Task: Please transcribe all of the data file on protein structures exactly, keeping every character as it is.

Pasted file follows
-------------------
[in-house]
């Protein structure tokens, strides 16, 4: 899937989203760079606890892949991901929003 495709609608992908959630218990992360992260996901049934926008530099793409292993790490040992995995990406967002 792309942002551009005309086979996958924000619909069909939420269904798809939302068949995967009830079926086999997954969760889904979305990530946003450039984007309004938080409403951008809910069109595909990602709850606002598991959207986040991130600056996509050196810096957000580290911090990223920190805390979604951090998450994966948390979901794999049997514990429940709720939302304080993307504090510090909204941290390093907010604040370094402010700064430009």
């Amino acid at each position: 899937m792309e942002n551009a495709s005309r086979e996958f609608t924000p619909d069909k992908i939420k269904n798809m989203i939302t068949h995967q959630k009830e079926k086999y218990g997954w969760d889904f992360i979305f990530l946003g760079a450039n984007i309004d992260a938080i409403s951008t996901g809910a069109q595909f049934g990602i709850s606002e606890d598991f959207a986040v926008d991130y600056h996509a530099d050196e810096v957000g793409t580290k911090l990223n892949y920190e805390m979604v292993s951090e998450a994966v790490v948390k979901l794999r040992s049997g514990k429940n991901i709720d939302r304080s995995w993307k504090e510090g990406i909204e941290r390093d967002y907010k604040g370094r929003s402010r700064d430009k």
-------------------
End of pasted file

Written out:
[in-house]
């Protein structure tokens, strides 16, 4: 899937989203760079606890892949991901929003 495709609608992908959630218990992360992260996901049934926008530099793409292993790490040992995995990406967002 792309942002551009005309086979996958924000619909069909939420269904798809939302068949995967009830079926086999997954969760889904979305990530946003450039984007309004938080409403951008809910069109595909990602709850606002598991959207986040991130600056996509050196810096957000580290911090990223920190805390979604951090998450994966948390979901794999049997514990429940709720939302304080993307504090510090909204941290390093907010604040370094402010700064430009």
């Amino acid at each position: 899937m792309e942002n551009a495709s005309r086979e996958f609608t924000p619909d069909k992908i939420k269904n798809m989203i939302t068949h995967q959630k009830e079926k086999y218990g997954w969760d889904f992360i979305f990530l946003g760079a450039n984007i309004d992260a938080i409403s951008t996901g809910a069109q595909f049934g990602i709850s606002e606890d598991f959207a986040v926008d991130y600056h996509a530099d050196e810096v957000g793409t580290k911090l990223n892949y920190e805390m979604v292993s951090e998450a994966v790490v948390k979901l794999r040992s049997g514990k429940n991901i709720d939302r304080s995995w993307k504090e510090g990406i909204e941290r390093d967002y907010k604040g370094r929003s402010r700064d430009k």